While the report affirmed the legitimacy of Israel’s blockade of the Gaza Strip for security reasons, the authors called the loss of life resulting from Israel’s raid “unacceptable.” The report called on Israel to express “regret” — something Israeli officials have already rejected — and pay compensation to the families of victims.
The panel also placed some blame on the flotilla organizers. The report admonished flotilla participants for acting “recklessly” in their attempt to break the blockade of Gaza and questioned the motives of a Turkish Islamic NGO that spearheaded the effort, though it acknowledged that the “majority of the flotilla participants had no violent intentions.”
One of the victims of the raid, Furkan Doğan, was an American citizen of Turkish descent who lived in Turkey. The report described the circumstances of his death and its immediate aftermath:
Furkan Doğan received five gunshot wounds in the back of his head, nose, left leg, left ankle and in the back, all from close range. A citizen of the United States, Mr. Doğan was a 19-year-old high school student with ambitions of becoming a medical doctor. Mr. Doğan’s motionless, wounded body was kicked and shot upon, execution-style by two Israeli soldiers.
In a different section, the report goes on:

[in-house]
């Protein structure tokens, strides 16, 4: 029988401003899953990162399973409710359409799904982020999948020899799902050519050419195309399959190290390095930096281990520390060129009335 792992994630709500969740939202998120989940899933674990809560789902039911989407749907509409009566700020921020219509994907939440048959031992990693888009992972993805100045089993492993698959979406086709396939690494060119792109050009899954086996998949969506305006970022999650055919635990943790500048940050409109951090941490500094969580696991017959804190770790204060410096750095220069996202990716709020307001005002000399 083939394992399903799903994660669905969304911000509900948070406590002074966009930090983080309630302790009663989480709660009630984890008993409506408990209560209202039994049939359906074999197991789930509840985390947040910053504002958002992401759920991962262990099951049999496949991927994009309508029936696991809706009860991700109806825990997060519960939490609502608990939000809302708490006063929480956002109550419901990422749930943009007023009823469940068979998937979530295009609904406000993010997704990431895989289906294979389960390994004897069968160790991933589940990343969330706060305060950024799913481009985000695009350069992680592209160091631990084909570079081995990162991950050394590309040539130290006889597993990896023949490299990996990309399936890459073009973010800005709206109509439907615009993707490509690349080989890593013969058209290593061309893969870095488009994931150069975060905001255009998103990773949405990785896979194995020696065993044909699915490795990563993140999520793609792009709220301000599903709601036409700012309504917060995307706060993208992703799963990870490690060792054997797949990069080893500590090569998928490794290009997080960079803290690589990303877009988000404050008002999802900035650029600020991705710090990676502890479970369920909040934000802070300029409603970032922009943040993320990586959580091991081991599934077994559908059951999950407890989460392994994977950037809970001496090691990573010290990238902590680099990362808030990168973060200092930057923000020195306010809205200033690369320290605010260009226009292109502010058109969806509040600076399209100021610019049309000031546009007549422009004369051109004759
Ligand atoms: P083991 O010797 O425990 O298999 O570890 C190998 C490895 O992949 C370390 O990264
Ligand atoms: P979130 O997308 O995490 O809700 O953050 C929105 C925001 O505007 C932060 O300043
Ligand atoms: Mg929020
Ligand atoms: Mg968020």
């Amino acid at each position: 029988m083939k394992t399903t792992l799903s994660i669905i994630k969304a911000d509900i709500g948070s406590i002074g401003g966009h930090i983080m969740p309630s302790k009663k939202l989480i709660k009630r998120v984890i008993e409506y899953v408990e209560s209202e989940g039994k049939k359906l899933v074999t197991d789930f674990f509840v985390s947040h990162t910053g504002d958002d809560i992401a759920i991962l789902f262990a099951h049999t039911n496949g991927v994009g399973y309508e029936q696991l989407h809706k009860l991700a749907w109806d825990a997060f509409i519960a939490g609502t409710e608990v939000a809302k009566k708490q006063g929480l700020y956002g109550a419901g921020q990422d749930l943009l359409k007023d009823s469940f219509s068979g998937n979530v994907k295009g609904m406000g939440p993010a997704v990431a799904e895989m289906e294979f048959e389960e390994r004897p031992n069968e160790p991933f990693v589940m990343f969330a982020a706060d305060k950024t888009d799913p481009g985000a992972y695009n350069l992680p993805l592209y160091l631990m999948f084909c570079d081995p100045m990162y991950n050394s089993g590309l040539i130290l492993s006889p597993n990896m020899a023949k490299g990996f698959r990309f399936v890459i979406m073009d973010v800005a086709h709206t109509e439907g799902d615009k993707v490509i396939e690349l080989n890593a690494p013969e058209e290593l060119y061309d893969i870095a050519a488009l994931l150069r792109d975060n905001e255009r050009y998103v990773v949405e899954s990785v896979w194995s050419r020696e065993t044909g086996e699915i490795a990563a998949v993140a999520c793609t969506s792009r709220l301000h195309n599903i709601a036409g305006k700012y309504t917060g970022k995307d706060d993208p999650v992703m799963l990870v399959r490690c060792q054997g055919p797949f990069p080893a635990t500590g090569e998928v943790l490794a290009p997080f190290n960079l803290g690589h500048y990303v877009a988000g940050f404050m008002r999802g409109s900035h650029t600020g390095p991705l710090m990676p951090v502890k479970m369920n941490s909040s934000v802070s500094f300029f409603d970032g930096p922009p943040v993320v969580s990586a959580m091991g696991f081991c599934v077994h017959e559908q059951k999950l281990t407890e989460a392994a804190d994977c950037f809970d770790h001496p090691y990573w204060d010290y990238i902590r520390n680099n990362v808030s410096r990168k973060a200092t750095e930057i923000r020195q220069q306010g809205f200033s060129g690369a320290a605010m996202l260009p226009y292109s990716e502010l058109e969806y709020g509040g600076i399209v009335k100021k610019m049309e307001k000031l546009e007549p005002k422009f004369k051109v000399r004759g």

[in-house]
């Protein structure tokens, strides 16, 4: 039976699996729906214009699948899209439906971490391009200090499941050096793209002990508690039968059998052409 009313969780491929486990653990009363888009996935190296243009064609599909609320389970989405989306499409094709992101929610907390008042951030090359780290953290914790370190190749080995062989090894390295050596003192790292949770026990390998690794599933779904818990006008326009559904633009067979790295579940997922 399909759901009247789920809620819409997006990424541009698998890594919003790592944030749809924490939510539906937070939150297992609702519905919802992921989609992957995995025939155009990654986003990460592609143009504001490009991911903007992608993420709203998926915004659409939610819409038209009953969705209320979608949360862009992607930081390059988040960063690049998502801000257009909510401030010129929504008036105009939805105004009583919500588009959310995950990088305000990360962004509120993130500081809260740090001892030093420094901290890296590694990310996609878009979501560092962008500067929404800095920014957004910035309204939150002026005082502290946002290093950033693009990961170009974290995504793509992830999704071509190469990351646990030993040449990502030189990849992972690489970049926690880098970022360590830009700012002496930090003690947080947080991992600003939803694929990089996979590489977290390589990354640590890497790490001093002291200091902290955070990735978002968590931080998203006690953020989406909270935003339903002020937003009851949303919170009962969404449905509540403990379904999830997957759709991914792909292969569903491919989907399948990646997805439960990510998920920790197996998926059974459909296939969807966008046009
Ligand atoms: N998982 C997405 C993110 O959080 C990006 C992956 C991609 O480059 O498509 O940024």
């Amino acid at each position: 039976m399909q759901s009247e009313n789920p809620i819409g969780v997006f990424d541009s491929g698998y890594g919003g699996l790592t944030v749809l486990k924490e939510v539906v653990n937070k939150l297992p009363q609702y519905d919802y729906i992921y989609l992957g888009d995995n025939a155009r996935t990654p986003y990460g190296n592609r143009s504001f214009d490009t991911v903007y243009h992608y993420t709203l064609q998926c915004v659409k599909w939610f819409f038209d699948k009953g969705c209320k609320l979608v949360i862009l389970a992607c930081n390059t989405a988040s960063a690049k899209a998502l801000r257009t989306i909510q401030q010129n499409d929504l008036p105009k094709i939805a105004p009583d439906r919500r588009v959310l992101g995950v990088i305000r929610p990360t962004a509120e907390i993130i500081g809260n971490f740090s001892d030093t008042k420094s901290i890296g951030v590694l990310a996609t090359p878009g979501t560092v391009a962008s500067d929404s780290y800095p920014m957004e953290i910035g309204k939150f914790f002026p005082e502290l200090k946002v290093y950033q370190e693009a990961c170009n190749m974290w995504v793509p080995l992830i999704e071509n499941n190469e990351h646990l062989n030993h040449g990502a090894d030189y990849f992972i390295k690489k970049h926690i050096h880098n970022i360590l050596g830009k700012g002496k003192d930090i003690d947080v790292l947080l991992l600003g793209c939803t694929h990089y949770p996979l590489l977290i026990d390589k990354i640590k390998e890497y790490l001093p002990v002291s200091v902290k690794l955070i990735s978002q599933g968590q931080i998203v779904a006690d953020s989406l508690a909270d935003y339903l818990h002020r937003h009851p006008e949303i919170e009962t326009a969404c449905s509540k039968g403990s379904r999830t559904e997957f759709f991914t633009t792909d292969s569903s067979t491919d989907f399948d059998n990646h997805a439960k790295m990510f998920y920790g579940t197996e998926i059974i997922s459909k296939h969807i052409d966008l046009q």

At least one of those killed, Furkan Doğan, was shot at extremely close range. Mr. Doğan sustained wounds to the face, back of the skull, back and left leg. That suggests he may already have been lying wounded when the fatal shot was delivered, as suggested by witness accounts to that effect.
No evidence has been provided to establish that any of the deceased were armed with lethal weapons.
The panel found those facts to be “of particular concern,” and expressed consternation that Israel did not provide any information about the specific killings beyond decrying the “chaotic” atmosphere. The report did acknowledge that once the Israeli commandos boarded the Turkish boat, the Mavi Marmara, they were compelled to use force because of resistance from flotilla participants.
The raid on the boat soured relations between Turkey and Israel, formerly strong Middle East allies. Both have close security relationships with the U.S. With Israel’s refusal to accept recommendations of the report, a thaw in relations in the near term seems unlikely.
Tablet’s Marc Tracy points out on Twitter that Israel says it is willing to express regret. According to today’s New York Times, talks over an Israeli apology to Turkey “ended in failure with Israel saying it is willing to express regret and pay compensation but not offer the full apology Turkey is demanding.”